Masonry heaters are firing up green building practices. A masonry heater is a unique type of masonry fireplace that is able to burn wood cleanly. By rapidly burning a large batch of wood (up to 60 pounds), the heater stores the heat in a masonry thermal mass. The masonry then radiates heat gently into the building for up to 24 hours or more from a single two-hour firing.
Several aspects of masonry heaters tie in directly to green building, including greenhouse gas reduction, low output capacity and radiant heat:
Greenhouse gas reduction
Wood is a renewable fuel, particularly if harvested as part of a sustainable forestry operation. The downside of burning wood is air pollution. Wood is potentially a clean fuel. Pollution from wood burning is almost entirely the result of incomplete (smoldering) combustion. It can be greatly reduced by improved burn methods, and masonry heaters achieve this by burning the wood rapidly in a hot fire and then using the masonry mass to store the heat. Chimney flues have been known to stay clean for 20 years and longer with proper operator practice.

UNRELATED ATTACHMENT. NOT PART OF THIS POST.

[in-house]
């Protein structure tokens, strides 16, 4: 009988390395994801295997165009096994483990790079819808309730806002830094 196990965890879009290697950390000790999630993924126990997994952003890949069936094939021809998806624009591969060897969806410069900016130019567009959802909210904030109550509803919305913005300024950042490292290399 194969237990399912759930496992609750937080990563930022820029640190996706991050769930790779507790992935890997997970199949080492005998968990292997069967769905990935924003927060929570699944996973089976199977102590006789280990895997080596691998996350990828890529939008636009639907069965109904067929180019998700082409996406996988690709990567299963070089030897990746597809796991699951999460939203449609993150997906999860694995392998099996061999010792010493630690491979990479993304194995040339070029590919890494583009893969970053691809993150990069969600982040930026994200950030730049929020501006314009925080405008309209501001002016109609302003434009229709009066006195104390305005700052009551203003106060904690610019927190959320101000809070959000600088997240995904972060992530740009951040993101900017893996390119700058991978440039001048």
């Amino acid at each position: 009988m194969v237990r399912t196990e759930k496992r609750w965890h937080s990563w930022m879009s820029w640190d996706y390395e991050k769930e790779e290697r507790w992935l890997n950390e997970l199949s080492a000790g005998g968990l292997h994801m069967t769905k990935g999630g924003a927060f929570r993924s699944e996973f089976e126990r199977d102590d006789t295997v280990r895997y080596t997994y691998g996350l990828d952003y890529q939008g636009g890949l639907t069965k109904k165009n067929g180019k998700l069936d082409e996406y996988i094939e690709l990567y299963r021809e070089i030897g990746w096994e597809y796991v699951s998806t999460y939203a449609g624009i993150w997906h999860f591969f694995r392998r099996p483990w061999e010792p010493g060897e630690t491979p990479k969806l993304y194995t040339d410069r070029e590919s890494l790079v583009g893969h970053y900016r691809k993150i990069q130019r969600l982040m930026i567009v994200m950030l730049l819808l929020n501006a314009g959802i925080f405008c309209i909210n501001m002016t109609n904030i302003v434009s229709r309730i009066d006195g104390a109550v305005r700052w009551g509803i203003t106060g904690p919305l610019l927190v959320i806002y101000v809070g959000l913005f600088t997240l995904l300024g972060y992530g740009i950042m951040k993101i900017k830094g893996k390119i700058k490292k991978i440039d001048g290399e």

Low output capability
In a large, 8,000-pound heater, the heat from a two-hour burn of 60 pounds of wood can be radiated into the building over a span of 24 hours, at roughly 10,000 BTUs per hour. In many locations, this is a typical heat load for a superinsulated building on an average day. Other cordwood burning appliances have difficulty targeting such low heat loads without resorting to smoldering (dirty) combustion.
A typical large heater will have about 100 square feet of radiating masonry surface at about 150 degrees farenheit. This is widely regarded as a comfortable and healthy type of heating, similar to what is obtainable with a hydronic floor. There is minimal air movement, and a reduction in dust circulation.
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